A social semiotic approach to textbook analysis: the construction of the discourses of Pharmacology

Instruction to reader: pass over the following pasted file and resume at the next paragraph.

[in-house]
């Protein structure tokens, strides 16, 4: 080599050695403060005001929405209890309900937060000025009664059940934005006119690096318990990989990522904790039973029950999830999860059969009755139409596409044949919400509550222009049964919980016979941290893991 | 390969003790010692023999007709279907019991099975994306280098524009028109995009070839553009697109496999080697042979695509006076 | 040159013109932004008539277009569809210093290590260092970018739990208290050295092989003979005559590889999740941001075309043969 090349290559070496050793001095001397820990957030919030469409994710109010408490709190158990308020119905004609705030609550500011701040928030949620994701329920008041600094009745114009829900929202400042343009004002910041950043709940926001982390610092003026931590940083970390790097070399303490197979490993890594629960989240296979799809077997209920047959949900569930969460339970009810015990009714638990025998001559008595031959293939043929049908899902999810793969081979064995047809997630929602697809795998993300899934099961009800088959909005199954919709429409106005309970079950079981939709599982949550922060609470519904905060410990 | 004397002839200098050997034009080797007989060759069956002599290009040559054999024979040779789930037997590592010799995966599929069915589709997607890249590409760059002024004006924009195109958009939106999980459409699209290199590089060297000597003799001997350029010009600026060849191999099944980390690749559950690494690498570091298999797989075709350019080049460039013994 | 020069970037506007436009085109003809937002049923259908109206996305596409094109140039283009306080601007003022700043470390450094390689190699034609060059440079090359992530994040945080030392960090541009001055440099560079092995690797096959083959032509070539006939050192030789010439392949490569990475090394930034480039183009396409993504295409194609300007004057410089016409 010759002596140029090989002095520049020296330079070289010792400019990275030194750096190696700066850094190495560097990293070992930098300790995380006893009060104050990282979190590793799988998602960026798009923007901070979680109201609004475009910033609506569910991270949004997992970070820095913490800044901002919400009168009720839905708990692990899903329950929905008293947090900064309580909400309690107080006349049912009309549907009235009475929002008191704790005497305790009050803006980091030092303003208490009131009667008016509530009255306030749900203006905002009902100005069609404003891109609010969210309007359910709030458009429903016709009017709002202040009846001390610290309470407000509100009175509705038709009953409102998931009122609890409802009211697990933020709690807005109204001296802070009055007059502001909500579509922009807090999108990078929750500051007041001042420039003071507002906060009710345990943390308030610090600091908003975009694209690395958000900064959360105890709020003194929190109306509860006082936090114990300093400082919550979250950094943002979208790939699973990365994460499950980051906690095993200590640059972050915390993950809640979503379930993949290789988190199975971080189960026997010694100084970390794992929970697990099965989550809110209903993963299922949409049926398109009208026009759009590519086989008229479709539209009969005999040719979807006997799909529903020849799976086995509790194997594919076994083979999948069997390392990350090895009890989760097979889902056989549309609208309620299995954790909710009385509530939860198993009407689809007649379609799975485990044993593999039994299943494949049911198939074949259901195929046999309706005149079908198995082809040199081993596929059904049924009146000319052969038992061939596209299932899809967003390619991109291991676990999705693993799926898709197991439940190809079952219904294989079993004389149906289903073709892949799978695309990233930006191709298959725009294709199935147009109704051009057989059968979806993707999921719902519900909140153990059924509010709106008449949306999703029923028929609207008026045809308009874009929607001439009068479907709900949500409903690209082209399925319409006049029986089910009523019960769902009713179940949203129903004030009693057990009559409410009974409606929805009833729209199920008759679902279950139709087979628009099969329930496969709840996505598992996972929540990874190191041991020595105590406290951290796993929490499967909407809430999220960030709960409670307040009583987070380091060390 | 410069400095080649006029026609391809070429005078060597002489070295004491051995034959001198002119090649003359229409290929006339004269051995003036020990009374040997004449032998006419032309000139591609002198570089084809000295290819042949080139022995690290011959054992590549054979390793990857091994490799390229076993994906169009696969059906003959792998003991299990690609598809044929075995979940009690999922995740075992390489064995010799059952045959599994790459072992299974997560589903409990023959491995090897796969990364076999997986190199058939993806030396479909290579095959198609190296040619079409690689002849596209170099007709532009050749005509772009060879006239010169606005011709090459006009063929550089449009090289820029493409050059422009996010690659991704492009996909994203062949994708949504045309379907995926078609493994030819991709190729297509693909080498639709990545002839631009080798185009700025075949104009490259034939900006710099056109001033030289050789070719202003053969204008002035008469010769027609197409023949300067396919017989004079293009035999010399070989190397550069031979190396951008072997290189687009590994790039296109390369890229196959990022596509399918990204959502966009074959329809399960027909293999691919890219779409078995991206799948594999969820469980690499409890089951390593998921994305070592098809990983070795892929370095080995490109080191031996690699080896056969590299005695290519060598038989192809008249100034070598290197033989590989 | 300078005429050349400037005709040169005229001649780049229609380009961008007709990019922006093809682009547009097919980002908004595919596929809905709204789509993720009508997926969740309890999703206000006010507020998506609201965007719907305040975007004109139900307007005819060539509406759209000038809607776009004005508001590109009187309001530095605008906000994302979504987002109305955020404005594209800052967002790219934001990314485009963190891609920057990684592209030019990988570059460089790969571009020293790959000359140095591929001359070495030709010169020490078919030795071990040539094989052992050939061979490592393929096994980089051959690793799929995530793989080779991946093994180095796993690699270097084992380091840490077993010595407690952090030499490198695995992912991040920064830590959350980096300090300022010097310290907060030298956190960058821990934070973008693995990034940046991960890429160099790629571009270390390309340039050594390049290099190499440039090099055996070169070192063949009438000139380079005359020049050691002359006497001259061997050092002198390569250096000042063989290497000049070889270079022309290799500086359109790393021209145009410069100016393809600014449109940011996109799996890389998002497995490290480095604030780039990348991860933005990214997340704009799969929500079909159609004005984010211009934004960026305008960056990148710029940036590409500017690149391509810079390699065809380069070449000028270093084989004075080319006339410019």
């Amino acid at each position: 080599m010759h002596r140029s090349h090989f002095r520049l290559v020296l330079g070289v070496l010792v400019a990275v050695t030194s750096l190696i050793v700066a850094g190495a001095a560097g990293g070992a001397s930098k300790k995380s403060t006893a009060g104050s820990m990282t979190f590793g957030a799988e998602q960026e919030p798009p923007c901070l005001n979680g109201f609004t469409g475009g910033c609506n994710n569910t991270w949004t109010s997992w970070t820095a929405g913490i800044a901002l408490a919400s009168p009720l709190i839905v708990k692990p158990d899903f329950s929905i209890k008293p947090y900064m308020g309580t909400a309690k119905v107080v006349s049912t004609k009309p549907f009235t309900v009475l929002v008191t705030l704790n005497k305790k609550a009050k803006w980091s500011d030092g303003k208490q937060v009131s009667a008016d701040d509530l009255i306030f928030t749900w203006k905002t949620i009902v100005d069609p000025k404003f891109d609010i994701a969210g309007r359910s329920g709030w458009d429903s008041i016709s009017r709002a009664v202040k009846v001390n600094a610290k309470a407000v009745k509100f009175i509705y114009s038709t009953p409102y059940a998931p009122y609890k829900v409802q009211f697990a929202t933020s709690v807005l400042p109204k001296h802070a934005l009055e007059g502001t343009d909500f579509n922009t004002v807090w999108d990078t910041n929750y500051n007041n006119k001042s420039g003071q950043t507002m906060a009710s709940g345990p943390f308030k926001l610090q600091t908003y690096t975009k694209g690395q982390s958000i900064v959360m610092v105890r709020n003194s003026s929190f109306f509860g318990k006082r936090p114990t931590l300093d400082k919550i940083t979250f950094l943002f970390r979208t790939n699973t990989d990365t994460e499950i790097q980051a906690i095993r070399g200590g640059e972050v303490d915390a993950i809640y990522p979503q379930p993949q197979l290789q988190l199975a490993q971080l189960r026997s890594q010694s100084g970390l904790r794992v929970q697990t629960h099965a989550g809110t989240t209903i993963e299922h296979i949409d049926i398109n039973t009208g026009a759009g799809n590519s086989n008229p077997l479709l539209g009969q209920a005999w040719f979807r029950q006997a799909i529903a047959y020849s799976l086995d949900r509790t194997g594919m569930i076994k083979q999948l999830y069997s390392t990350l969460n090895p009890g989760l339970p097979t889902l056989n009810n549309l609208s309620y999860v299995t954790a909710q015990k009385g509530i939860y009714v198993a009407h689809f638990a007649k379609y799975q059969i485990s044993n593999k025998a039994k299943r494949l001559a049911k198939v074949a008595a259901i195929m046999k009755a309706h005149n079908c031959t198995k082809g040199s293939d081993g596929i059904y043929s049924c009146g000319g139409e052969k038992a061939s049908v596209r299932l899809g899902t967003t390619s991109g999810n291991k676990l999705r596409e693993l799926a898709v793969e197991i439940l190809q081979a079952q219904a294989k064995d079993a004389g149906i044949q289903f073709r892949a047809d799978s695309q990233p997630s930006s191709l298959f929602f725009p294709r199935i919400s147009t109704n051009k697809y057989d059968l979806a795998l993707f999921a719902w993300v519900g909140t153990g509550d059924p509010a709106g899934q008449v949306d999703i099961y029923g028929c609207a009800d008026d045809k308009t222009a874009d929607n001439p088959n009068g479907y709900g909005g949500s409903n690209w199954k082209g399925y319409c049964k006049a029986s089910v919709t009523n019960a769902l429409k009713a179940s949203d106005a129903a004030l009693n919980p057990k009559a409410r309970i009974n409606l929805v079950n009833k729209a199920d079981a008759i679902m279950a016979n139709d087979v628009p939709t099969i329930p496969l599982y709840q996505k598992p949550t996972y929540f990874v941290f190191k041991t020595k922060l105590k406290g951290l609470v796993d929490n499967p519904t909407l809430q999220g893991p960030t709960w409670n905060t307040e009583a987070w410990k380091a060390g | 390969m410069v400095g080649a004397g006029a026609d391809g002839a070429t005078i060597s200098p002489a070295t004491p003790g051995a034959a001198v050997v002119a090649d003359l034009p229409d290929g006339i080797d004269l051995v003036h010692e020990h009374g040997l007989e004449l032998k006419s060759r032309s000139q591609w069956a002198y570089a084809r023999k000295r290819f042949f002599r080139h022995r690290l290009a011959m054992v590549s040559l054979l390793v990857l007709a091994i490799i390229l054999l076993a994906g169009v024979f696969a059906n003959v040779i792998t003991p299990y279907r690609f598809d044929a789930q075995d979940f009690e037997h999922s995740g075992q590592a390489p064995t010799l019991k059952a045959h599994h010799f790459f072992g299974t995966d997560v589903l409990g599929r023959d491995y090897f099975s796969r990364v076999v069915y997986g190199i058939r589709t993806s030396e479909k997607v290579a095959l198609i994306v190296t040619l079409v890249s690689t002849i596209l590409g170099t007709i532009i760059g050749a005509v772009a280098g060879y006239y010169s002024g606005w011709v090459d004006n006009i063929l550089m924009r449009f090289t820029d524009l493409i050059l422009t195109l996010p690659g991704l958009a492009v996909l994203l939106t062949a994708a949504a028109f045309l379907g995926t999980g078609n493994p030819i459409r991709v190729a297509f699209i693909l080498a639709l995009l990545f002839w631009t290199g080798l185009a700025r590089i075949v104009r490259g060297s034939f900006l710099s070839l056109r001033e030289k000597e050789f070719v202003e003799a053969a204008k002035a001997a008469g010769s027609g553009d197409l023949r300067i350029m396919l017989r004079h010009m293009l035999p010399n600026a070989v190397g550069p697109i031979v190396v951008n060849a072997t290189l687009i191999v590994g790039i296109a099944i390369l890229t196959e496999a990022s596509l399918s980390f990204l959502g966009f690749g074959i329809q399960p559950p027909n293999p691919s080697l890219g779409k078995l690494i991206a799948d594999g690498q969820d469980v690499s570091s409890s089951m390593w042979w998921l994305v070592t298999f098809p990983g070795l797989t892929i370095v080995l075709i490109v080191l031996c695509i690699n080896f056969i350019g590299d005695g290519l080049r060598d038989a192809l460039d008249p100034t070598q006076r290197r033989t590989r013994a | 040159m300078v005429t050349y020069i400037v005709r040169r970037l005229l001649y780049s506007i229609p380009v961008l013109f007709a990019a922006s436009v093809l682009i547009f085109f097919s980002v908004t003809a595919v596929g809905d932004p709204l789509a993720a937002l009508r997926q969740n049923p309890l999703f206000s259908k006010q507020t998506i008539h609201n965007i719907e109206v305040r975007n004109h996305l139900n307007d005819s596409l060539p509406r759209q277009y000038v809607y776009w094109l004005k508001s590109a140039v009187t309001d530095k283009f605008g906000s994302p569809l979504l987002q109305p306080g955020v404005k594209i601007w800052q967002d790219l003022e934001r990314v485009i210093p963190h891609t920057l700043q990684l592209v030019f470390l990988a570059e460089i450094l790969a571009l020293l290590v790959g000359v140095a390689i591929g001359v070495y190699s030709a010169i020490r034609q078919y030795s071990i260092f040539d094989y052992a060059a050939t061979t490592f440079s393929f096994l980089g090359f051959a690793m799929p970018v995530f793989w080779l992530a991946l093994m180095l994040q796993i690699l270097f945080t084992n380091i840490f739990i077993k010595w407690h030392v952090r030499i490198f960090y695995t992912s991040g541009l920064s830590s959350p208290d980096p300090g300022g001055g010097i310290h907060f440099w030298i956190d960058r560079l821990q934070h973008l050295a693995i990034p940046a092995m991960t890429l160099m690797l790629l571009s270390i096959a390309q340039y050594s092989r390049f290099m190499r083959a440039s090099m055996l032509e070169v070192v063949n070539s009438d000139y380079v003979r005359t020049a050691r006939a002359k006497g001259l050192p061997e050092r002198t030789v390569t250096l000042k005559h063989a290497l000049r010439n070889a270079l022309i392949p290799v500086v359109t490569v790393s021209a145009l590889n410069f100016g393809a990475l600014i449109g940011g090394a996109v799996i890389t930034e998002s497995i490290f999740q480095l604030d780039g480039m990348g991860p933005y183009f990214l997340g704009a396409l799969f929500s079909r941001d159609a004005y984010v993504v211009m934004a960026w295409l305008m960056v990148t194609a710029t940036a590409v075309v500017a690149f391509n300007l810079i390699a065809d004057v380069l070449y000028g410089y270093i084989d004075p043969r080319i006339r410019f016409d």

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This article takes a multimodal social semiotic approach to analysing educational textbooks. We are interested in the ways in which educational textbooks contribute to designing our social futures by constructing both the student and the discipline in a particular manner. While a textbook’s primary purpose is to provide the reader with knowledge content about a specific topic, it also serves to conventionalise and entrench certain discipline-specific practices and values. A textbook simultaneously competes in an economic environment where the reader has a choice of many textbooks. The text, therefore, takes on a hybrid form, where marketisation and conversationalisation co-exist in dialogue with academic discourse. The article analyses the discourses of Pharmacology as constructed in two widely used Pharmacology textbooks in South Africa. We take a systemic functional approach which views texts as realising meaning in three ways, namely the ideational, the interpersonal and the textual. The analysis shows how one of the textbooks tends to establish a more democratic relationship between authors and readers, while constructing Pharmacology within a scientific discourse of drugs. The other textbook constructs a more traditional and hierarchical relationship between author and reader, yet tends to reinforce a clinical, patient-centred approach to Pharmacology. We argue that this kind of analysis is important when interrogating curriculum, as textbooks are crucial sites of struggle over discourse, meaning and power.